Health and safety training: not just a tick box exercise

Every employer in South Africa has the legal obligation to provide and maintain a safe working environment, as far as is reasonably practicable, which is without risk to the health of employees. This legal duty includes, amongst others, providing the information, instructions, training and supervision which may be necessary to ensure health and safety at work.

The training and supervision which is provided to an employee will vary depending on the risks associated with the employee’s duties. Where an employee is injured at work and the employer is found to have provided insufficient training or supervision, the employer faces the risk of being found negligent and liable for damages. This is precisely what occurred in the recent case of Hobongwana v Benteler South Africa (Pty) Ltd.

Hobongwana sustained a lower back injury when operating machinery at Benteler’s automotive manufacturing plant. Hobongwana was employed through a temporary employment service, Ulrica and Associates, and was reallocated to work on a new machine on the day he was injured.  He specifically informed his supervisor that he did not know how to operate the new machine. He was given a practical demonstration which lasted less than 15 minutes and the standard operating procedure was not provided to him. He was left to operate the machine unsupervised and suffered an injury a short while later.

Hobongwana contended that Benteler breached its legal duty in that it failed to ensure that he had received proper training on how to use the machinery and failed to supervise his operation of the machinery. While he did receive induction training, it was of a general nature and did not equip him to properly operate the machinery on the various production lines nor did it cover the specific risks of those machines.

The test for negligence as formulated in Kruger v Coetzee is trite in South African law and provides that negligence will be established if:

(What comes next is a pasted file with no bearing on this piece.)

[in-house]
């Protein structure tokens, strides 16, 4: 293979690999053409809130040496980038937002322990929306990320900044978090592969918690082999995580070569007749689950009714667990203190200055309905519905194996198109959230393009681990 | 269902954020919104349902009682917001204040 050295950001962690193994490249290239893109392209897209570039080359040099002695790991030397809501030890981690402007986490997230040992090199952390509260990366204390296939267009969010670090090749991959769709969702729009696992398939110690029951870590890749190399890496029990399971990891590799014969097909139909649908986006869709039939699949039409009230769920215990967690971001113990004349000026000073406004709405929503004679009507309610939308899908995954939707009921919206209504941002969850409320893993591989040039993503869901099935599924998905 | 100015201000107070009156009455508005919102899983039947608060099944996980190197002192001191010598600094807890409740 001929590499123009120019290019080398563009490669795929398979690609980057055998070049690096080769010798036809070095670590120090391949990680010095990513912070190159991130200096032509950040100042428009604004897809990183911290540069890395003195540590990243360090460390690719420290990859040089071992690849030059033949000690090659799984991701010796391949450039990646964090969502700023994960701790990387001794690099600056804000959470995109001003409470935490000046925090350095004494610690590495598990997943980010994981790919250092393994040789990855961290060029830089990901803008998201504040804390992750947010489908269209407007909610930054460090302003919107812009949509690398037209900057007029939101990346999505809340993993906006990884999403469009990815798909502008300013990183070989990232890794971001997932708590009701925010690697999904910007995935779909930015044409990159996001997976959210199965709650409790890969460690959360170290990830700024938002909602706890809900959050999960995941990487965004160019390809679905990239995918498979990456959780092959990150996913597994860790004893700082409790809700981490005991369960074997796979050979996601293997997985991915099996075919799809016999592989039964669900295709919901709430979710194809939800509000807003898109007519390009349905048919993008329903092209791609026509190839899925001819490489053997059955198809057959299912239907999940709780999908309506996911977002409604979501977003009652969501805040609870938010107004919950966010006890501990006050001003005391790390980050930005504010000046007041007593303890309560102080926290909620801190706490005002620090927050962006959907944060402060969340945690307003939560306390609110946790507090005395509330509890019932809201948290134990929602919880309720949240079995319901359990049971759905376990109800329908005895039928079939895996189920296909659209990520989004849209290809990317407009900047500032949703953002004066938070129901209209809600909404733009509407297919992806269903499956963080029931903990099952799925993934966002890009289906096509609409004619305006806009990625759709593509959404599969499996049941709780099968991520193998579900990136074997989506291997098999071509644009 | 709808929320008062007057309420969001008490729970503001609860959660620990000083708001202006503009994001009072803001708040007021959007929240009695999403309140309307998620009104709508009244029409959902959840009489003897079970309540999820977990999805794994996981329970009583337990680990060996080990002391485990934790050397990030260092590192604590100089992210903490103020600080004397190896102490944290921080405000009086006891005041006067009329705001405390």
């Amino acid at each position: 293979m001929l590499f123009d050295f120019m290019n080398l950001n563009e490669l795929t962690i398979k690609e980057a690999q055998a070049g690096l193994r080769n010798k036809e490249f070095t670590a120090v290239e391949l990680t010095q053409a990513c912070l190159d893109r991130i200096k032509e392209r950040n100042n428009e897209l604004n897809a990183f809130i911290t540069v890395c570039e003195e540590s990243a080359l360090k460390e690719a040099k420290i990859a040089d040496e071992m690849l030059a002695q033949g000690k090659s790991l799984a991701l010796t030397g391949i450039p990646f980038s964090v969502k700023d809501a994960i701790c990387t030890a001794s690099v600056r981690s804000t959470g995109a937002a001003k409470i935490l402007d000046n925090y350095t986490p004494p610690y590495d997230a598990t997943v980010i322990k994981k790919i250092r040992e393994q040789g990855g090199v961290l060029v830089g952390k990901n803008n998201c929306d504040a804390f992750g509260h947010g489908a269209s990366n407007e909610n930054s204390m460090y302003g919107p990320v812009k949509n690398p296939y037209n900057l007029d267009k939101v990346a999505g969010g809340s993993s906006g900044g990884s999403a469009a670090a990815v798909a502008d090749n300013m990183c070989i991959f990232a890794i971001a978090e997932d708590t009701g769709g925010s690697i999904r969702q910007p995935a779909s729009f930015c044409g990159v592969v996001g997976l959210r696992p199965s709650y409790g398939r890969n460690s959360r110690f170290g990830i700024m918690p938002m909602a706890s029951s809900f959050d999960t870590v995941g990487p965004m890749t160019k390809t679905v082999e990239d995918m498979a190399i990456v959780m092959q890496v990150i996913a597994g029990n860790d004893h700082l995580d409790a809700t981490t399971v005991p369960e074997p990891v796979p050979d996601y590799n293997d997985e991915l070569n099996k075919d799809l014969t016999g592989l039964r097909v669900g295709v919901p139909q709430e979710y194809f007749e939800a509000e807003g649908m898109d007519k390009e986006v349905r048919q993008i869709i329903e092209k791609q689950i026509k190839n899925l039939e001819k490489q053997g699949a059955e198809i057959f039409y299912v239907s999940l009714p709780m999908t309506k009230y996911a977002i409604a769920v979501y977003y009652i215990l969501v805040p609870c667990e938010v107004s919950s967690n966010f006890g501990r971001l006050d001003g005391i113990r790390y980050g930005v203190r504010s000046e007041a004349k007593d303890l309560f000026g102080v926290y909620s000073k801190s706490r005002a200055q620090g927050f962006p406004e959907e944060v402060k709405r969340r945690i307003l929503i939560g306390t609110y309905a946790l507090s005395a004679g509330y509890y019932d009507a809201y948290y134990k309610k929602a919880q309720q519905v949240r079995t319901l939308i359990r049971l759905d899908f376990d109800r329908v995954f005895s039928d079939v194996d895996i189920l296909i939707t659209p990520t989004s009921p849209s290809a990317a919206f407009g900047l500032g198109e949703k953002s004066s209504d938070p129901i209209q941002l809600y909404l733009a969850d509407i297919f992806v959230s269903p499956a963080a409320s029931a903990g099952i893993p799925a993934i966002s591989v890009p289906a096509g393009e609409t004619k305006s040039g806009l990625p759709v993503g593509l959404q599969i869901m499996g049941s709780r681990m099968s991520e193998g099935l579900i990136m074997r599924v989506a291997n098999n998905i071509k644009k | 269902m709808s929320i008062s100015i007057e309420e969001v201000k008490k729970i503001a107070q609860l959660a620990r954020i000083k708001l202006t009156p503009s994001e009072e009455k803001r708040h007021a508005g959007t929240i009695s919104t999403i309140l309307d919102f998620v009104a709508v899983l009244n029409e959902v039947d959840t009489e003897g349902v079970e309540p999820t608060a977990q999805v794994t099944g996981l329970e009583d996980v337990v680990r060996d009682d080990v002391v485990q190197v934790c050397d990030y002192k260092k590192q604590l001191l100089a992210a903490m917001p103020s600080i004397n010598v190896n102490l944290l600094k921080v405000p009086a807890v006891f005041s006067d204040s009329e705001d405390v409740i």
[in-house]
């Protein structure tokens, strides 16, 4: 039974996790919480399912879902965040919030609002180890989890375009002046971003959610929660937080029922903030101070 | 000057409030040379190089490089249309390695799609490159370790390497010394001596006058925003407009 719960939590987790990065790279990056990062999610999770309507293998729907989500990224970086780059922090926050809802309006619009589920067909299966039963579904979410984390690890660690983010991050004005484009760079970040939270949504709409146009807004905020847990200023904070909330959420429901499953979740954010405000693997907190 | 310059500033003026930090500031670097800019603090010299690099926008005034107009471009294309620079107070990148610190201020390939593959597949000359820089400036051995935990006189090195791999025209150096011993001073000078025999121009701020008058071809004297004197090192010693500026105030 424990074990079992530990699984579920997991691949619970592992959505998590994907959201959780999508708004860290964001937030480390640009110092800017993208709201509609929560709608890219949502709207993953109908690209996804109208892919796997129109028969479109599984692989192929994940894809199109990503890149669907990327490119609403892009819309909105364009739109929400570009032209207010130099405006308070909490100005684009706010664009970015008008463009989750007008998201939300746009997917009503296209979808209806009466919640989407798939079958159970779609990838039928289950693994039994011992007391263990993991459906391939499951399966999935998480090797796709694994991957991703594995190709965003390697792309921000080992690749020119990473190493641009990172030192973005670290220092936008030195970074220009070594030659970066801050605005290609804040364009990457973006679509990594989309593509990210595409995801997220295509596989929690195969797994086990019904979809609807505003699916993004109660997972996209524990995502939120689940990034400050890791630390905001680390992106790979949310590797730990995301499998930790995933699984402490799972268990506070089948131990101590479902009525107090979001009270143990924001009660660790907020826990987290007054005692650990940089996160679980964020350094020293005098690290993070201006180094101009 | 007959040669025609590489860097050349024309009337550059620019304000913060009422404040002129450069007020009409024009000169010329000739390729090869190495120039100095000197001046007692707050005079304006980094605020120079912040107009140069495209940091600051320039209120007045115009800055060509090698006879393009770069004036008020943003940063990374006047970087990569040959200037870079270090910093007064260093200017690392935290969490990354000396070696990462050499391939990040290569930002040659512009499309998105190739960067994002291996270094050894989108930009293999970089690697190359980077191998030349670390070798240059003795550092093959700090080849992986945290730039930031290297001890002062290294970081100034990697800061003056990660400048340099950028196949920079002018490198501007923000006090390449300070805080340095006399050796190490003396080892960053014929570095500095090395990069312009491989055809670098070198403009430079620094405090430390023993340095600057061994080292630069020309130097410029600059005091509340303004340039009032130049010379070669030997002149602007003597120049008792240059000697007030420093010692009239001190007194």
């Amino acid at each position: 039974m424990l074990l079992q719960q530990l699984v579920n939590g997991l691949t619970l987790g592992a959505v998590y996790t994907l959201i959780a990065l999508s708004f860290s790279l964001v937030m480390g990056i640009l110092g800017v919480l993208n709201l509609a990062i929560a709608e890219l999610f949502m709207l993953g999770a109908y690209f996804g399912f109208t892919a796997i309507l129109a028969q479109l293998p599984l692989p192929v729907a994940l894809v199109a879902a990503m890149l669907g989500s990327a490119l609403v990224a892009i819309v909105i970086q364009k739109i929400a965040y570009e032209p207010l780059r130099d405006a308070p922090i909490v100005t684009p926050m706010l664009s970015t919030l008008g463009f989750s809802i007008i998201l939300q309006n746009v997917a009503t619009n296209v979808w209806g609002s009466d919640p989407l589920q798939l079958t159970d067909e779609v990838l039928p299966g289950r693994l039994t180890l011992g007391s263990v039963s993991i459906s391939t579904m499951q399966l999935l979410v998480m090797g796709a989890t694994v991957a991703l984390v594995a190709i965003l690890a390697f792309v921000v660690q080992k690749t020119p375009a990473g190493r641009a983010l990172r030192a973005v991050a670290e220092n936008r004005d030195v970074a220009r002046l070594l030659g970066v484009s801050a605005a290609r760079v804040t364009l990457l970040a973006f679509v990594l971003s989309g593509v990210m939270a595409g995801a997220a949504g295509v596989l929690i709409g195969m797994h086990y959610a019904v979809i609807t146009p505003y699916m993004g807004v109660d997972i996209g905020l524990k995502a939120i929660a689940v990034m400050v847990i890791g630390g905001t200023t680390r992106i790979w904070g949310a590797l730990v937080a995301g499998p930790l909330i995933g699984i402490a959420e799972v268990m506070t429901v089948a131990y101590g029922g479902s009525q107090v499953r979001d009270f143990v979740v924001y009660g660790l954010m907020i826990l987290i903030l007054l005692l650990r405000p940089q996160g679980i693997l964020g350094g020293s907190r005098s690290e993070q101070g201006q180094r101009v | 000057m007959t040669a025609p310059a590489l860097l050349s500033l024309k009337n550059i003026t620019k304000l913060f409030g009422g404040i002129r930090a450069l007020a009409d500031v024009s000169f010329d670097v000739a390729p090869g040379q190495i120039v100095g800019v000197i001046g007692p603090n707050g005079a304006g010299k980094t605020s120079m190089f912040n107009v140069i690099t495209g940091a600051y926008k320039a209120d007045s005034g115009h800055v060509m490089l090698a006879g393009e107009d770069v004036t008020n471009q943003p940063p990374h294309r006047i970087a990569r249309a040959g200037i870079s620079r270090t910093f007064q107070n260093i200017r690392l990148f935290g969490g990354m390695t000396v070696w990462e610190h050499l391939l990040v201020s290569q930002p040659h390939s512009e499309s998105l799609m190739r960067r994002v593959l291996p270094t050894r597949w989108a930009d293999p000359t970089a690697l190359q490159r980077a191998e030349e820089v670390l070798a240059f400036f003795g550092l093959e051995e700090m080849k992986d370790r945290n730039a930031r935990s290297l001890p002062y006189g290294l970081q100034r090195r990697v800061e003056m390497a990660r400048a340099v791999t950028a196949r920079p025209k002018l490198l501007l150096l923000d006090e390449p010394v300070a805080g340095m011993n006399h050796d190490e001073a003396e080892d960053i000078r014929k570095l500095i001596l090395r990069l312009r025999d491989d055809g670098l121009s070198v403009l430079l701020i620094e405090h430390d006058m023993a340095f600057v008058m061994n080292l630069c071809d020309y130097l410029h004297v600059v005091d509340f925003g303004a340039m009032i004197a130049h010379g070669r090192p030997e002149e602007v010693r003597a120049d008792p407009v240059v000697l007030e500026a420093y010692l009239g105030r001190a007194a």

1. a person in the position of the defendant:
        1. would foresee the reasonable possibility of his conduct injuring another person or property and causing him patrimonial loss; and
        2. would take reasonable steps to guard against such occurrence and;
  2. the defendant failed to take such steps.”

Benteler admitted that the machinery carried inherent risks of harm should it be used improperly through inexperience or lack of training and no persons were permitted to operate the machinery without the necessary training. It was thus clear that Benteler foresaw the reasonably possibility of harm and should have taken steps to prevent it.

The court found that Benteler failed to provide sufficient training, as required by company policy, prior to instructing the plaintiff to operate on the line. Furthermore, insufficient supervision of the line was afforded and the defendant failed to ensure that the machinery was operated in a safe and controlled manner. The employer thus failed to take reasonable steps to preserve and protect the bodily integrity and physical well-being of the employee.

In applying the well-established and accepted “but for” test for factual causality, the court concluded that but for Benteler’s negligence, Hobongwana would not have sustained injury. Had he been afforded proper training, instruction and supervision on the use of machinery he would have had a better appreciation of the machines operation and been aware of the inherent risks involved therein. With regard to legal causation, the harm to Hobongwana was foreseeable and Benteler’s conduct was found to be sufficiently closely linked thereto. Benteler was found liable for damages and for legal costs.

This case should be an important reminder for employers to assess the current training which is provided to their employees, especially where there is inherent risk of harm involved with operations.  In addition, where employees are employed through a labour brokering service, the statutory limitations on compensation for occupational injuries does not apply where there is a case against the broker's client for damages, as was the case here. Appropriate and sufficient supervision is required at all levels to ensure that there is proper health and safety at work and it is not enough to provide general induction training without considering the specific risks associated with the employee’s duties. Employers who view training as a simple tick box exercise run the risk of employee injury and associated claims for damages.


Authored by Wessel Badenhorst, Samantha Joshua, and Mmathabo Lekalakala.

1 Section 8(1) of the Occupational Health and Safety Act 85 of 1993 (“OHSA”)
2 Section 8(2)(e) of OHSA
Case 494/2019 of the High Court of South Africa (Eastern Cape Division) delivered on 6 February 2023
4 1966 (2) SA 428 (A) at 430E-H.
Wessel Badenhorst
Samantha Joshua
Senior Associate
Mmathabo Lekalakala
Candidate Attorney


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